I was delighted when Dandelion took it over. I hadn't become a DJ with them by that point and had been working on an idea to continue it online in some way. Thankfully, however, Dandelion were asked to carry on the official chart, which has proved to be the best possible place for it. Our station controller Paul Webster does a fantastic job of putting it together each year, as he does running the station in general. As with the Peel FFs, it can be a bit unpredictable in terms of quality - particularly in the lower reaches of the chart - but for me that's part of its charm. I can't understand why people say 'how did that get in?' - it seems to me inevitable that a chart of fifty tracks selected by hundreds of different people will contain some stuff you agree with and some you don't. That's healthy, I think - too many people inhabit echo chambers.

What advice would you give to artists submitting tracks to you, other Dandelion DJs or other radio stations?
Avoid too much blurb and let the music do the talking - personally, I'm not interested in whether other stations have played you, what the producer's credits are or who you've been told you sound like - I listen to it and if it intrigues me and stands out in some way I'll do my best to find time for it.
And make sure what you do is right for the station - preferably by listening to it first to make sure it really is a show that would consider playing who you've put your time into creating.

What was the first record you bought? How do you feel about that choice now?
Bloody hell. It was 'My Coo Ca Choo' by Alvin Stardust when I was about eight. Its appeal has not lingered. When I started buying records in earnest, from when I was about 13, it would have been something like Sham 69 or Elvis Costello. The first record I ever bought as a result of listening to Peel was 'Money' by the Flying Lizards.

Apart from music, what are your other passions?
I love reading and football. As with music, I just find the idea of discovering and devouring new books irresistible. Current favourite authors are Jess Kidd and Nina Allan. I'm a massive fan of Margaret Atwood, also Stephen Baxter and a lot of stuff in the realm of 'hard' science fiction.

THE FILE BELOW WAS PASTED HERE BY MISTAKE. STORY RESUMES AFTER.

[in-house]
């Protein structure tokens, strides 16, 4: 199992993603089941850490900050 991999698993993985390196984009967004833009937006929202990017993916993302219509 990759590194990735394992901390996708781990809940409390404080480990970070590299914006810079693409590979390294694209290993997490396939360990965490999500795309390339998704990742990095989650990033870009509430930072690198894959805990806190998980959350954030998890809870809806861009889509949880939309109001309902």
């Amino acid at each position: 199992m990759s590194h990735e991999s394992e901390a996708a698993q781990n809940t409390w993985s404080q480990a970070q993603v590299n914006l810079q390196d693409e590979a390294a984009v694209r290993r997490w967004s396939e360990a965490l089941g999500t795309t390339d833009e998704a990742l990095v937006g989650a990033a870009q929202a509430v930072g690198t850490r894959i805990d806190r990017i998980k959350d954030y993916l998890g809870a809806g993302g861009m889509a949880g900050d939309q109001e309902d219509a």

I'm a Manchester United supporter and get to Old Trafford about fifteen times a season. I'm a season ticket holder for the women's team, which I currently find particularly fascinating - I also went to several women's Euros games in the summer. I also watch Runcorn Linnets in the Northern Premier League. The game as a live spectacle is what I love - I've no time for 'virtual' fandom and social media exchanges: getting to the ground early, soaking up the atmosphere and taking in the whole experience is something that can't be replicated by television coverage.
I'm currently putting the finishing touches to a novel I began writing during lockdown, called 'Balls'. I hope to self-publish it at some point. I'm not looking to sell it in great numbers - just to put something out there before I die.

Finally, what band/artist do you tip for big things?
I'm the worst person to ask as I have no idea what makes a band popular. I've been delighted to see bands like Yard Act and Wet Leg gain popularity recently but whether something has widespread appeal or not is something I have no idea about. I'm always surprised when anyone agrees with me on anything, including music. Peaness maybe? Or Agent Starling? I think success in music is very hit and miss and always has been. Follow your obsessions and see where it goes is the only way, I think. Personally, I've never had a 'career plan' as such - life is chaotic, embrace that and see where it leads you. 

Interview by Thomas Imposter